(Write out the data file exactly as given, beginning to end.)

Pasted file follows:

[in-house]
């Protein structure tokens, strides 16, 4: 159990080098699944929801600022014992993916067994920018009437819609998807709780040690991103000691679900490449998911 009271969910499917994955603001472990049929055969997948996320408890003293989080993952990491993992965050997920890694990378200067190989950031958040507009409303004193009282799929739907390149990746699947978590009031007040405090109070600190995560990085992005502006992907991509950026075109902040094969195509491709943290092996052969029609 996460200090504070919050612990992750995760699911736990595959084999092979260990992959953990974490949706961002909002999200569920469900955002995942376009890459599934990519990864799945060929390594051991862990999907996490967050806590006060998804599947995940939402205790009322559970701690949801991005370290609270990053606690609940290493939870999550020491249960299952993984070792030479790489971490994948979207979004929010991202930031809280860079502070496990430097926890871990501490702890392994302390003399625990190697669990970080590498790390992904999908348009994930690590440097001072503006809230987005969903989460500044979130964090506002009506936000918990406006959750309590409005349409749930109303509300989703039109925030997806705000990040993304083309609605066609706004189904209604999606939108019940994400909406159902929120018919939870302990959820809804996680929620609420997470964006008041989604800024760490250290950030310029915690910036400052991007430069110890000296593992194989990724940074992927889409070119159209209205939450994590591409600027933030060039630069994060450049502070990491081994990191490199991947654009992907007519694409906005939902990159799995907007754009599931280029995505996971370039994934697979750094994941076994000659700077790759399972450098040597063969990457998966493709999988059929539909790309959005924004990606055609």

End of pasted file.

[in-house]
């Protein structure tokens, strides 16, 4: 159990080098699944929801600022014992993916067994920018009437819609998807709780040690991103000691679900490449998911 009271969910499917994955603001472990049929055969997948996320408890003293989080993952990491993992965050997920890694990378200067190989950031958040507009409303004193009282799929739907390149990746699947978590009031007040405090109070600190995560990085992005502006992907991509950026075109902040094969195509491709943290092996052969029609 996460200090504070919050612990992750995760699911736990595959084999092979260990992959953990974490949706961002909002999200569920469900955002995942376009890459599934990519990864799945060929390594051991862990999907996490967050806590006060998804599947995940939402205790009322559970701690949801991005370290609270990053606690609940290493939870999550020491249960299952993984070792030479790489971490994948979207979004929010991202930031809280860079502070496990430097926890871990501490702890392994302390003399625990190697669990970080590498790390992904999908348009994930690590440097001072503006809230987005969903989460500044979130964090506002009506936000918990406006959750309590409005349409749930109303509300989703039109925030997806705000990040993304083309609605066609706004189904209604999606939108019940994400909406159902929120018919939870302990959820809804996680929620609420997470964006008041989604800024760490250290950030310029915690910036400052991007430069110890000296593992194989990724940074992927889409070119159209209205939450994590591409600027933030060039630069994060450049502070990491081994990191490199991947654009992907007519694409906005939902990159799995907007754009599931280029995505996971370039994934697979750094994941076994000659700077790759399972450098040597063969990457998966493709999988059929539909790309959005924004990606055609």